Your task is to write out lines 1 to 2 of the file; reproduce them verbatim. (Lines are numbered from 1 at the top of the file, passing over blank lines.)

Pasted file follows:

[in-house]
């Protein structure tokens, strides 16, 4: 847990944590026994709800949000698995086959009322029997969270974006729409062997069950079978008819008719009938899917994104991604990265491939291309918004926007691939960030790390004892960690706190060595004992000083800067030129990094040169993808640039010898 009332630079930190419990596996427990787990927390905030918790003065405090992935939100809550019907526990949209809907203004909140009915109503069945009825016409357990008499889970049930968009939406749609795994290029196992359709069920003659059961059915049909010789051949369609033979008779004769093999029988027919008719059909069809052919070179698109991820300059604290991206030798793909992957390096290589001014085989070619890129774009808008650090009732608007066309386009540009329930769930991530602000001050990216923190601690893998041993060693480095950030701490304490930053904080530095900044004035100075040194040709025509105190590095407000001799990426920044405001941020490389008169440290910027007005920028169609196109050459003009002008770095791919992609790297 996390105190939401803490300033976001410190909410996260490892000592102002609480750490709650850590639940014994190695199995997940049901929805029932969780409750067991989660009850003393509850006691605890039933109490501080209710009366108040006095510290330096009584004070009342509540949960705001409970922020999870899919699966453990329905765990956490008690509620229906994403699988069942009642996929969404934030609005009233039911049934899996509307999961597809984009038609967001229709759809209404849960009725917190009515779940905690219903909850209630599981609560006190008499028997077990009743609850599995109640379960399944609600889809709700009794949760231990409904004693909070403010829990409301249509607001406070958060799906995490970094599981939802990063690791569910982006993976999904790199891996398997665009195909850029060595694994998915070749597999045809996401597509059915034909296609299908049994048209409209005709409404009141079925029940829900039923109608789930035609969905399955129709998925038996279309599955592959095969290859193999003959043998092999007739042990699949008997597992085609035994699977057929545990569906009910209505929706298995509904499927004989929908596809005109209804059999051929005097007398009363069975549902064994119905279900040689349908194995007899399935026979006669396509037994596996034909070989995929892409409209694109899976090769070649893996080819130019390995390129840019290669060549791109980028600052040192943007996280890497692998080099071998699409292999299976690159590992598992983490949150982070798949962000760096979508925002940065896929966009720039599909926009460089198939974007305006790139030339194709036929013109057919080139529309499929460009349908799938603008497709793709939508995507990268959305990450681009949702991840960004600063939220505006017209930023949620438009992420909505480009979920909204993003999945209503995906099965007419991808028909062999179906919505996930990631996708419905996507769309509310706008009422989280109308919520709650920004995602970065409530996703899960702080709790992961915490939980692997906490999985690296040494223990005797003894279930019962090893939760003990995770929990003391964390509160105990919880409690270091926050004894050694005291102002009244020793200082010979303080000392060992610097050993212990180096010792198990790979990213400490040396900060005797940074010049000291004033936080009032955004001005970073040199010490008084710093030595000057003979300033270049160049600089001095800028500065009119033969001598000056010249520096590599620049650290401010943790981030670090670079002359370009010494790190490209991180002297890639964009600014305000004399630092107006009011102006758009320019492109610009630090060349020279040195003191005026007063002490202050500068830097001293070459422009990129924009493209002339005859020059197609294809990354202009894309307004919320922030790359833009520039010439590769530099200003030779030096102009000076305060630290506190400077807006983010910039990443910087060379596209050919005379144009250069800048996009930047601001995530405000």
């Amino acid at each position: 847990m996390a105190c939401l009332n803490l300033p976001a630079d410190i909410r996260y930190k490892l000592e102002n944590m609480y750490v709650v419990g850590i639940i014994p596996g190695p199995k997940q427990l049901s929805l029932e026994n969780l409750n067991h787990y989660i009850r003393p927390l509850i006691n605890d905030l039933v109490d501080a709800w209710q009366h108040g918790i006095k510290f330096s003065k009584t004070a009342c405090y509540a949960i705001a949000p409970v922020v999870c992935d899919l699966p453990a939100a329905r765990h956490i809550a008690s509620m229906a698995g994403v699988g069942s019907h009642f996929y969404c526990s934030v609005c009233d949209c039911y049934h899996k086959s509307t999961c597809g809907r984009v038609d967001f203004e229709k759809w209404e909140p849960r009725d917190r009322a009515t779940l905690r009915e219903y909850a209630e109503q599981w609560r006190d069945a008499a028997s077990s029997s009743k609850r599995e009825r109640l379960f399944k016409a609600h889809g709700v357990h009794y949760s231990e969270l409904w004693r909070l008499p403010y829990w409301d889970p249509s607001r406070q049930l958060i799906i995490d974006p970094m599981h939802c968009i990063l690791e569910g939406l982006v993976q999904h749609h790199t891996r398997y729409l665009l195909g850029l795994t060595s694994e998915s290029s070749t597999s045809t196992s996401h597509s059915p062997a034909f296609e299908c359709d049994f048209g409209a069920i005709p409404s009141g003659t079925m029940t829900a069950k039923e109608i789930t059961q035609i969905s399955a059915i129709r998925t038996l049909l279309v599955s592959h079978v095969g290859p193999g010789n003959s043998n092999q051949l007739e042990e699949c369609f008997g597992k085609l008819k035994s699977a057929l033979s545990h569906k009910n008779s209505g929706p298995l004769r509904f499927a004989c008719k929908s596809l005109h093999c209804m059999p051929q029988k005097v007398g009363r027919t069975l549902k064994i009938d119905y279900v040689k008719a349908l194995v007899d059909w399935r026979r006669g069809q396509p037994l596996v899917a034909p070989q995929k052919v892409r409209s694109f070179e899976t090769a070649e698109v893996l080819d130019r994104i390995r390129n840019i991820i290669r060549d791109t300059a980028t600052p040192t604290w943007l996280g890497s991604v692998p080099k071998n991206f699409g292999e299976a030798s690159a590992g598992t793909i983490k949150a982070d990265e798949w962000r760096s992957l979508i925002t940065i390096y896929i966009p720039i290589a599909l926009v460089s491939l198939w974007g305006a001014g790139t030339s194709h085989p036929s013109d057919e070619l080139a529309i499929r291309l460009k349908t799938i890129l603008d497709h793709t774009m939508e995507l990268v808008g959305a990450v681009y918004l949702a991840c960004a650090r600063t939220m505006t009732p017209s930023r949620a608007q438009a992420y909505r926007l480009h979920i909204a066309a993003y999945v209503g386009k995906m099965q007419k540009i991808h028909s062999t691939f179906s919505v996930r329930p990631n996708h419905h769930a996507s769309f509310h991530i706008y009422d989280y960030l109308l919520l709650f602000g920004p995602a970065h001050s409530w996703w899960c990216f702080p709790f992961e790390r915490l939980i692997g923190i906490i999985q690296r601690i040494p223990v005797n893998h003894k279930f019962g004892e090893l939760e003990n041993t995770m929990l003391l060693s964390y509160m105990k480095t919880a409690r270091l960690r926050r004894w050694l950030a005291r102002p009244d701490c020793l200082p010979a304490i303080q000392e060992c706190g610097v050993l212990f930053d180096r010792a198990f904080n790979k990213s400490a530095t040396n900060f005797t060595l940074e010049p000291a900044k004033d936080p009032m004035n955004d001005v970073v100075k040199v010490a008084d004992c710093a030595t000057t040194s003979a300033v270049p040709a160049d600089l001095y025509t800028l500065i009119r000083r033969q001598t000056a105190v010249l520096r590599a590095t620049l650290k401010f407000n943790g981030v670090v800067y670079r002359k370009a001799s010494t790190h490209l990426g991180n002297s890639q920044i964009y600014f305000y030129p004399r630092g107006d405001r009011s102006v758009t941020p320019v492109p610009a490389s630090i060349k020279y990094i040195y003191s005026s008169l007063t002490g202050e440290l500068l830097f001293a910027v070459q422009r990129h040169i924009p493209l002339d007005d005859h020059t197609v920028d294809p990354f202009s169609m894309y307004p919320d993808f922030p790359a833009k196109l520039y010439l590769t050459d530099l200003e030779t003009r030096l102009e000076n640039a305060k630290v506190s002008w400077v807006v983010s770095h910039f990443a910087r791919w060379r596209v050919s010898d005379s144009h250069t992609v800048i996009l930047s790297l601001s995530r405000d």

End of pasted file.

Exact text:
[in-house]
């Protein structure tokens, strides 16, 4: 847990944590026994709800949000698995086959009322029997969270974006729409062997069950079978008819008719009938899917994104991604990265491939291309918004926007691939960030790390004892960690706190060595004992000083800067030129990094040169993808640039010898 009332630079930190419990596996427990787990927390905030918790003065405090992935939100809550019907526990949209809907203004909140009915109503069945009825016409357990008499889970049930968009939406749609795994290029196992359709069920003659059961059915049909010789051949369609033979008779004769093999029988027919008719059909069809052919070179698109991820300059604290991206030798793909992957390096290589001014085989070619890129774009808008650090009732608007066309386009540009329930769930991530602000001050990216923190601690893998041993060693480095950030701490304490930053904080530095900044004035100075040194040709025509105190590095407000001799990426920044405001941020490389008169440290910027007005920028169609196109050459003009002008770095791919992609790297 996390105190939401803490300033976001410190909410996260490892000592102002609480750490709650850590639940014994190695199995997940049901929805029932969780409750067991989660009850003393509850006691605890039933109490501080209710009366108040006095510290330096009584004070009342509540949960705001409970922020999870899919699966453990329905765990956490008690509620229906994403699988069942009642996929969404934030609005009233039911049934899996509307999961597809984009038609967001229709759809209404849960009725917190009515779940905690219903909850209630599981609560006190008499028997077990009743609850599995109640379960399944609600889809709700009794949760231990409904004693909070403010829990409301249509607001406070958060799906995490970094599981939802990063690791569910982006993976999904790199891996398997665009195909850029060595694994998915070749597999045809996401597509059915034909296609299908049994048209409209005709409404009141079925029940829900039923109608789930035609969905399955129709998925038996279309599955592959095969290859193999003959043998092999007739042990699949008997597992085609035994699977057929545990569906009910209505929706298995509904499927004989929908596809005109209804059999051929005097007398009363069975549902064994119905279900040689349908194995007899399935026979006669396509037994596996034909070989995929892409409209694109899976090769070649893996080819130019390995390129840019290669060549791109980028600052040192943007996280890497692998080099071998699409292999299976690159590992598992983490949150982070798949962000760096979508925002940065896929966009720039599909926009460089198939974007305006790139030339194709036929013109057919080139529309499929460009349908799938603008497709793709939508995507990268959305990450681009949702991840960004600063939220505006017209930023949620438009992420909505480009979920909204993003999945209503995906099965007419991808028909062999179906919505996930990631996708419905996507769309509310706008009422989280109308919520709650920004995602970065409530996703899960702080709790992961915490939980692997906490999985690296040494223990005797003894279930019962090893939760003990995770929990003391964390509160105990919880409690270091926050004894050694005291102002009244020793200082010979303080000392060992610097050993212990180096010792198990790979990213400490040396900060005797940074010049000291004033936080009032955004001005970073040199010490008084710093030595000057003979300033270049160049600089001095800028500065009119033969001598000056010249520096590599620049650290401010943790981030670090670079002359370009010494790190490209991180002297890639964009600014305000004399630092107006009011102006758009320019492109610009630090060349020279040195003191005026007063002490202050500068830097001293070459422009990129924009493209002339005859020059197609294809990354202009894309307004919320922030790359833009520039010439590769530099200003030779030096102009000076305060630290506190400077807006983010910039990443910087060379596209050919005379144009250069800048996009930047601001995530405000």